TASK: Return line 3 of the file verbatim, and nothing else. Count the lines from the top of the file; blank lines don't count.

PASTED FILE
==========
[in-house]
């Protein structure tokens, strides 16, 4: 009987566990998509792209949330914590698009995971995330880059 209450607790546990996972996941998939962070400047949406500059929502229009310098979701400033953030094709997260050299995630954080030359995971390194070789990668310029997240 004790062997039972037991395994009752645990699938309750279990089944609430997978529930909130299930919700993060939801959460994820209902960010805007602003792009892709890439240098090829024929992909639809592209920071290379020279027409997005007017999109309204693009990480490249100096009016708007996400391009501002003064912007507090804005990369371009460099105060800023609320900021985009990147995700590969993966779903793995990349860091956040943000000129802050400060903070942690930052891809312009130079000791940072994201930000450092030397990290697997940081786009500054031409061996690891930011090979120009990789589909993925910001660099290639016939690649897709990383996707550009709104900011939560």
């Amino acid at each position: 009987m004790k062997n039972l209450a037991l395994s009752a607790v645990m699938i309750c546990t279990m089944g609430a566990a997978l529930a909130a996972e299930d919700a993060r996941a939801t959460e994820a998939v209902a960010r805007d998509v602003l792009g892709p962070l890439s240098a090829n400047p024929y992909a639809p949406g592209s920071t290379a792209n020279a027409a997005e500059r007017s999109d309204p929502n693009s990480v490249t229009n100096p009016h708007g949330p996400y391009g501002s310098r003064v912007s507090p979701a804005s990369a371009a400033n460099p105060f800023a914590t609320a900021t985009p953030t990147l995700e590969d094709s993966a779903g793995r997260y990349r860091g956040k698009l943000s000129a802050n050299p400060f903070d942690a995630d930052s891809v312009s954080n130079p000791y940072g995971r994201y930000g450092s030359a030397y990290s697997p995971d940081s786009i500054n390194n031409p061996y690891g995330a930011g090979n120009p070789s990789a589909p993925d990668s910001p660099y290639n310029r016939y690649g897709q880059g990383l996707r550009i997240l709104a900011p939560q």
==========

């Amino acid at each position: 009987m004790k062997n039972l209450a037991l395994s009752a607790v645990m699938i309750c546990t279990m089944g609430a566990a997978l529930a909130a996972e299930d919700a993060r996941a939801t959460e994820a998939v209902a960010r805007d998509v602003l792009g892709p962070l890439s240098a090829n400047p024929y992909a639809p949406g592209s920071t290379a792209n020279a027409a997005e500059r007017s999109d309204p929502n693009s990480v490249t229009n100096p009016h708007g949330p996400y391009g501002s310098r003064v912007s507090p979701a804005s990369a371009a400033n460099p105060f800023a914590t609320a900021t985009p953030t990147l995700e590969d094709s993966a779903g793995r997260y990349r860091g956040k698009l943000s000129a802050n050299p400060f903070d942690a995630d930052s891809v312009s954080n130079p000791y940072g995971r994201y930000g450092s030359a030397y990290s697997p995971d940081s786009i500054n390194n031409p061996y690891g995330a930011g090979n120009p070789s990789a589909p993925d990668s910001p660099y290639n310029r016939y690649g897709q880059g990383l996707r550009i997240l709104a900011p939560q």